Image_2_Local Overheating of Biotissue Labeled With Upconversion Nanoparticles Under Yb3+ Resonance Excitation.pdf (62.23 kB)
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Image_2_Local Overheating of Biotissue Labeled With Upconversion Nanoparticles Under Yb3+ Resonance Excitation.pdf

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posted on 20.05.2020, 07:41 authored by Ivan V. Krylov, Roman A. Akasov, Vasilina V. Rocheva, Natalya V. Sholina, Dmitry A. Khochenkov, Andrey V. Nechaev, Nataliya V. Melnikova, Alexey A. Dmitriev, Andrey V. Ivanov, Alla N. Generalova, Evgeny V. Khaydukov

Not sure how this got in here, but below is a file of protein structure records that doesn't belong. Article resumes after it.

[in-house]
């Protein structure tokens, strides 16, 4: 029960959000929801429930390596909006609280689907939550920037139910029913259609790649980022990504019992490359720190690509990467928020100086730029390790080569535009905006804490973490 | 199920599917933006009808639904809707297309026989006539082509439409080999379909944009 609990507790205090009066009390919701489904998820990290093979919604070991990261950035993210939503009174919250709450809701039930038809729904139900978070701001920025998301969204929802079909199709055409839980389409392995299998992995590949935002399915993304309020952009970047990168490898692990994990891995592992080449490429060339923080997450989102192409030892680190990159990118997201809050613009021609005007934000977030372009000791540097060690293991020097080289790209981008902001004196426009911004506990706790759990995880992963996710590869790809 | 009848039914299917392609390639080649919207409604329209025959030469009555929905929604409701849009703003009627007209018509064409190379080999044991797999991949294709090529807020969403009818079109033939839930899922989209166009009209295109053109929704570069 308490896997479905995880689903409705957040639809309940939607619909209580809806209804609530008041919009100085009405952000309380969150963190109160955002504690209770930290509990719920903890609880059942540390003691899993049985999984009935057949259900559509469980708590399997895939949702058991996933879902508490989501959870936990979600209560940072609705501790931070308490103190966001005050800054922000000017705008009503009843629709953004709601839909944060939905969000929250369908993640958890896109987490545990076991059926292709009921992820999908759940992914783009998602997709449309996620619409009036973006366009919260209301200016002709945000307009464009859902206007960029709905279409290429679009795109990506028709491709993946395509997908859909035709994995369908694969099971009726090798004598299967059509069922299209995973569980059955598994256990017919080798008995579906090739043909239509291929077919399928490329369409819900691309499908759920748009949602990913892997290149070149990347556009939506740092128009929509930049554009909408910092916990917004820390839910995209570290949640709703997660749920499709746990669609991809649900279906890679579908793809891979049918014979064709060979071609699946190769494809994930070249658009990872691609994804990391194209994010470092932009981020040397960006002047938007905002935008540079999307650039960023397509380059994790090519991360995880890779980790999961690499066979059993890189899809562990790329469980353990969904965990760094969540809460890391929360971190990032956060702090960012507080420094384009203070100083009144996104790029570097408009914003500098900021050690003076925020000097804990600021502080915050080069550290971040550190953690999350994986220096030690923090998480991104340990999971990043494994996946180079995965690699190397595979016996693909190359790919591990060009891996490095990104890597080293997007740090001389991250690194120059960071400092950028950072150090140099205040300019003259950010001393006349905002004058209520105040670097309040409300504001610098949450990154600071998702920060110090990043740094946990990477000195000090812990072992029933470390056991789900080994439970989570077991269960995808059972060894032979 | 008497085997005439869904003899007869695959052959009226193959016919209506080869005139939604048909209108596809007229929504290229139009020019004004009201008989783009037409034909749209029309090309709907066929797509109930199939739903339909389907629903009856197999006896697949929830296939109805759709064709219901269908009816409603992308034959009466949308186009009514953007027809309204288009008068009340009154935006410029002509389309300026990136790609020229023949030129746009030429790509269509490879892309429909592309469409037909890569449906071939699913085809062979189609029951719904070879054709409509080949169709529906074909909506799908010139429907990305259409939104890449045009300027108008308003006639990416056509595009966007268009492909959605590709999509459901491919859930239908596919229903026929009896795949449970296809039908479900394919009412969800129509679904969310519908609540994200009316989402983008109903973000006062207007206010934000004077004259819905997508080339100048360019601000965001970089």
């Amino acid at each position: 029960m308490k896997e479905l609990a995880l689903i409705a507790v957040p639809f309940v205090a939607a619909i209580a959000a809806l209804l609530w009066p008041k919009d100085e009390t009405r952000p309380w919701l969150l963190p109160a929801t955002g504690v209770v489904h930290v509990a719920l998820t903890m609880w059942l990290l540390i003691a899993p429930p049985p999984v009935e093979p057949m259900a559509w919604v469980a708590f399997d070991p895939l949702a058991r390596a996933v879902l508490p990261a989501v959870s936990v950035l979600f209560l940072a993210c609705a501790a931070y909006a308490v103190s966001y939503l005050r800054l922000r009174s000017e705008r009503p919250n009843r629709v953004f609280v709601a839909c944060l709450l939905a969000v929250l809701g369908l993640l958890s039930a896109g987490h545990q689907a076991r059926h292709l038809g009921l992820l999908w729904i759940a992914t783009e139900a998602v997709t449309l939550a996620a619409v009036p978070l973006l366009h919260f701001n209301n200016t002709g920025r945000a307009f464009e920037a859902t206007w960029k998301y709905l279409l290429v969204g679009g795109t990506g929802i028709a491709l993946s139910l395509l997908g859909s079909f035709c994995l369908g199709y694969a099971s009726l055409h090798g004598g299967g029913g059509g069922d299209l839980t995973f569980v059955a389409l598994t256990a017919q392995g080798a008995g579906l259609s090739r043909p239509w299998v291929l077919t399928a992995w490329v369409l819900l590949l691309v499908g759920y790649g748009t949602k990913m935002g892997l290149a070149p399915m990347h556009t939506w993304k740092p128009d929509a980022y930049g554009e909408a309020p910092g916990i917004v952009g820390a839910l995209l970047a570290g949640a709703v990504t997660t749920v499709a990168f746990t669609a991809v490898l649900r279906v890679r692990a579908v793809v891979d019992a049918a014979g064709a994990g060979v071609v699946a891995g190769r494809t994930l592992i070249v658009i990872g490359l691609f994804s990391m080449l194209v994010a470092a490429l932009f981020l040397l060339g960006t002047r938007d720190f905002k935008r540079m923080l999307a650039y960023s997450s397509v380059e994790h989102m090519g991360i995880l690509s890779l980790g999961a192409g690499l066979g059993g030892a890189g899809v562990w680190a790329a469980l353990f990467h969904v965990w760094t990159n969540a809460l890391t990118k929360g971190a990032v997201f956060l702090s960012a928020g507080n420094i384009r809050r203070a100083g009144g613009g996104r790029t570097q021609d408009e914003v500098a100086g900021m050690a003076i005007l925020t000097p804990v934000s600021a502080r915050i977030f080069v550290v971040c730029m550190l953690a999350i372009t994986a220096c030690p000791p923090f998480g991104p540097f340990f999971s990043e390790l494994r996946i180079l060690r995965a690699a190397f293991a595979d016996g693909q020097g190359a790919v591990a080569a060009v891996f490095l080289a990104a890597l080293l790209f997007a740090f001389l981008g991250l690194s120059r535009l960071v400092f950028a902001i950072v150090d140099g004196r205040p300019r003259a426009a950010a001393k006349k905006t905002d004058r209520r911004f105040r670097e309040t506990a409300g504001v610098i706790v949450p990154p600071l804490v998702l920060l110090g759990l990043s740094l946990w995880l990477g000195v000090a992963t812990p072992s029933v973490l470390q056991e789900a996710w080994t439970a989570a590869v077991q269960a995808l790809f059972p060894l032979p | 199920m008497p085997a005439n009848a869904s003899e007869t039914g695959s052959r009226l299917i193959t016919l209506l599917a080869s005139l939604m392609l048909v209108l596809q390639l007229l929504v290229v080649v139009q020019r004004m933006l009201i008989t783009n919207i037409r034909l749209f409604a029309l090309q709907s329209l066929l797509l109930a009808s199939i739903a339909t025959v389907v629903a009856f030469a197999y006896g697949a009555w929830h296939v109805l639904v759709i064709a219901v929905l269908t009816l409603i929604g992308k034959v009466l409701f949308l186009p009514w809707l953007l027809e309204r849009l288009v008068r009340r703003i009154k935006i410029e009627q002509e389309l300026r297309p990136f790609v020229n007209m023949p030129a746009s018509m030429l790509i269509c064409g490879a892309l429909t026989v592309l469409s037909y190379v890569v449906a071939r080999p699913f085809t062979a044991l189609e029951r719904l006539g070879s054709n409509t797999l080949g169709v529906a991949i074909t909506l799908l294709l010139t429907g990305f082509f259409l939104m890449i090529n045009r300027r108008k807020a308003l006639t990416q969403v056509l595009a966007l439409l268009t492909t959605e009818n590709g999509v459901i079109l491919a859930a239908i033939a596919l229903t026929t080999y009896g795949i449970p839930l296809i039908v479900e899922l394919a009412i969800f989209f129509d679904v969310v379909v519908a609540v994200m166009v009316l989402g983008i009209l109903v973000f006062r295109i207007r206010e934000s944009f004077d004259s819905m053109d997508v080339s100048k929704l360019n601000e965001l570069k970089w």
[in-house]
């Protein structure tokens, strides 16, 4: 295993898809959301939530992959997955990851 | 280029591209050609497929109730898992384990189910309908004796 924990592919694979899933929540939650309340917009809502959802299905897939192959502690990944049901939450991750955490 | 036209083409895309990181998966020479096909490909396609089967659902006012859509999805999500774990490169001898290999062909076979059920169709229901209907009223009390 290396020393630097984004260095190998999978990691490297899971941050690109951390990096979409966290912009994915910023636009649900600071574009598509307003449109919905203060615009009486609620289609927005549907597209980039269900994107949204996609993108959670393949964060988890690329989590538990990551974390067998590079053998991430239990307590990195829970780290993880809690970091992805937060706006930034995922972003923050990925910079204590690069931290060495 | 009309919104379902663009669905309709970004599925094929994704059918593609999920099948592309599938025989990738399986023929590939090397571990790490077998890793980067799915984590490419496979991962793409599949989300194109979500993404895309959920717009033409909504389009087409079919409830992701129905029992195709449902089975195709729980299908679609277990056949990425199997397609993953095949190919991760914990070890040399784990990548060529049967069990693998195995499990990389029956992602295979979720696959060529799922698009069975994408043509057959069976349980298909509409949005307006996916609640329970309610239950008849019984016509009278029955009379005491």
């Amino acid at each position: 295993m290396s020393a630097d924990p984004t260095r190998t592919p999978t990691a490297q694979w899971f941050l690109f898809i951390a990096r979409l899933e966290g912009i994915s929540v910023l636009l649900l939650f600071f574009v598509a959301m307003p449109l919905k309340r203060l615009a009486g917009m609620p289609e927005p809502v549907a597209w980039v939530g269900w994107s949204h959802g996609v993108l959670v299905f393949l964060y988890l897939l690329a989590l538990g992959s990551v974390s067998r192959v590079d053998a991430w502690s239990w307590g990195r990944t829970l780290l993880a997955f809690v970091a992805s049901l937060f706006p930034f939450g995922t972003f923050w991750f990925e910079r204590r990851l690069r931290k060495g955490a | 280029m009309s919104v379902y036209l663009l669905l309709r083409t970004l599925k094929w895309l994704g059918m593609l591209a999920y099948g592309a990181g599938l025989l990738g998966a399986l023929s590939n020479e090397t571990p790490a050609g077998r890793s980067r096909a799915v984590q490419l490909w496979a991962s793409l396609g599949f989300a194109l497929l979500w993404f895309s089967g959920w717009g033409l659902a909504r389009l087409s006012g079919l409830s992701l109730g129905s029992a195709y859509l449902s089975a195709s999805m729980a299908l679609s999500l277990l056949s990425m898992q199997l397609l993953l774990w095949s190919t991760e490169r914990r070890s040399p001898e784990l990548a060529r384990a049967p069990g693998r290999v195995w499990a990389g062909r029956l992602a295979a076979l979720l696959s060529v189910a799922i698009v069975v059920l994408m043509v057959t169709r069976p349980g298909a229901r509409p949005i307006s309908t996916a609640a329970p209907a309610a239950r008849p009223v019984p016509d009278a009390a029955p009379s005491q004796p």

Local overheating of biotissue is a critical step for biomedical applications, such as photothermal therapy, enhancement of vascular permeability, remote control of drug release, and so on. Overheating of biological tissue when exposed to light is usually realized by utilizing the materials with a high-absorption cross section (gold, silica, carbon nanoparticles, etc.). Here, we demonstrate core/shell NaYF4:Yb3+, Tm3+/NaYF4 upconversion nanoparticles (UCNPs) commonly used for bioimaging as promising near-infrared (NIR) absorbers for local overheating of biotissue. We assume that achievable temperature of tissue labeled with nanoparticles is high enough because of Yb3+ resonance absorption of NIR radiation, whereas the use of auxiliary light-absorbing materials or shells is optional for photothermal therapy. For this purpose, a computational model of tissue heating based on the energy balance equations was developed and verified with the experimentally obtained thermal-graphic maps of a mouse in response to the 975-nm laser irradiation. Labeling of biotissue with UCNPs was found to increase the local temperature up to 2°C compared to that of the non-labeled area under the laser intensity lower than 1 W/cm2. The cellular response to the UCNP-initiated hyperthermia at subcritical ablation temperatures (lower than 42°C) was demonstrated by measuring the heat shock protein overexpression. This indicates that the absorption cross section of Yb3+ in UCNPs is relatively large, and microscopic temperature of nanoparticles exceeds the integral tissue temperature. In summary, a new approach based on the use of UCNP without any additional NIR absorbers was used to demonstrate a simple approach in the development of photoluminescent probes for simultaneous bioimaging and local hyperthermia.

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